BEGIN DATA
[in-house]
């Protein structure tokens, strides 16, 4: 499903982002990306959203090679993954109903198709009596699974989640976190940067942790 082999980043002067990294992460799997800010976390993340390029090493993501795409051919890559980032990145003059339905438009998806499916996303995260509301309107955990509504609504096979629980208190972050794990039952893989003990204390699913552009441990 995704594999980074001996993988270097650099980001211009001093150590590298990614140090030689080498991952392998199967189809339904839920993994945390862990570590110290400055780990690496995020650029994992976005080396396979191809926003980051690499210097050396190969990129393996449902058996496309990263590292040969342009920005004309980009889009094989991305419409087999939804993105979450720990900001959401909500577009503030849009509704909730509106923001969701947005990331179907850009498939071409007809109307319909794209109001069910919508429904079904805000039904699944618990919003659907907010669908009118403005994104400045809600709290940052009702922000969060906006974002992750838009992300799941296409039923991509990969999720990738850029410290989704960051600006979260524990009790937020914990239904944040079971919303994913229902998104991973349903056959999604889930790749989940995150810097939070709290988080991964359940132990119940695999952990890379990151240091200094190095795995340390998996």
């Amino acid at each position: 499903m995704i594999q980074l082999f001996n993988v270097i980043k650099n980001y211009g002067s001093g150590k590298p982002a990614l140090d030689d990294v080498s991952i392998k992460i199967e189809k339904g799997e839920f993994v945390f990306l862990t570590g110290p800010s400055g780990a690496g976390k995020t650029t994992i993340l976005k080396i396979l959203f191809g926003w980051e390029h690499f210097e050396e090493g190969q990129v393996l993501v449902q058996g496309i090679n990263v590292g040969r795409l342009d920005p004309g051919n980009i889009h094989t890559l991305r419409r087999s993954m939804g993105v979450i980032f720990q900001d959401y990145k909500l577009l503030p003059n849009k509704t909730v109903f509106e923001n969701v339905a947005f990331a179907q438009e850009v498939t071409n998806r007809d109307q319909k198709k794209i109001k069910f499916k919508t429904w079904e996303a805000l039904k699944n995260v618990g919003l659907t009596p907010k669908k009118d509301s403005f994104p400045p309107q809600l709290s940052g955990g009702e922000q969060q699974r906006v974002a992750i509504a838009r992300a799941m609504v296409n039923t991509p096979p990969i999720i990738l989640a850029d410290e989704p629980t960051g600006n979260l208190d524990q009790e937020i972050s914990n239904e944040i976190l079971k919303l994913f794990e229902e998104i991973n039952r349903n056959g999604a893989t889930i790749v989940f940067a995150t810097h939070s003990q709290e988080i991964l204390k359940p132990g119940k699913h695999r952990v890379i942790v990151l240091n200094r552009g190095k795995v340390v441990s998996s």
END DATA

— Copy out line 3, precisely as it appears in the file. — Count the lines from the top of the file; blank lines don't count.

């Amino acid at each position: 499903m995704i594999q980074l082999f001996n993988v270097i980043k650099n980001y211009g002067s001093g150590k590298p982002a990614l140090d030689d990294v080498s991952i392998k992460i199967e189809k339904g799997e839920f993994v945390f990306l862990t570590g110290p800010s400055g780990a690496g976390k995020t650029t994992i993340l976005k080396i396979l959203f191809g926003w980051e390029h690499f210097e050396e090493g190969q990129v393996l993501v449902q058996g496309i090679n990263v590292g040969r795409l342009d920005p004309g051919n980009i889009h094989t890559l991305r419409r087999s993954m939804g993105v979450i980032f720990q900001d959401y990145k909500l577009l503030p003059n849009k509704t909730v109903f509106e923001n969701v339905a947005f990331a179907q438009e850009v498939t071409n998806r007809d109307q319909k198709k794209i109001k069910f499916k919508t429904w079904e996303a805000l039904k699944n995260v618990g919003l659907t009596p907010k669908k009118d509301s403005f994104p400045p309107q809600l709290s940052g955990g009702e922000q969060q699974r906006v974002a992750i509504a838009r992300a799941m609504v296409n039923t991509p096979p990969i999720i990738l989640a850029d410290e989704p629980t960051g600006n979260l208190d524990q009790e937020i972050s914990n239904e944040i976190l079971k919303l994913f794990e229902e998104i991973n039952r349903n056959g999604a893989t889930i790749v989940f940067a995150t810097h939070s003990q709290e988080i991964l204390k359940p132990g119940k699913h695999r952990v890379i942790v990151l240091n200094r552009g190095k795995v340390v441990s998996s």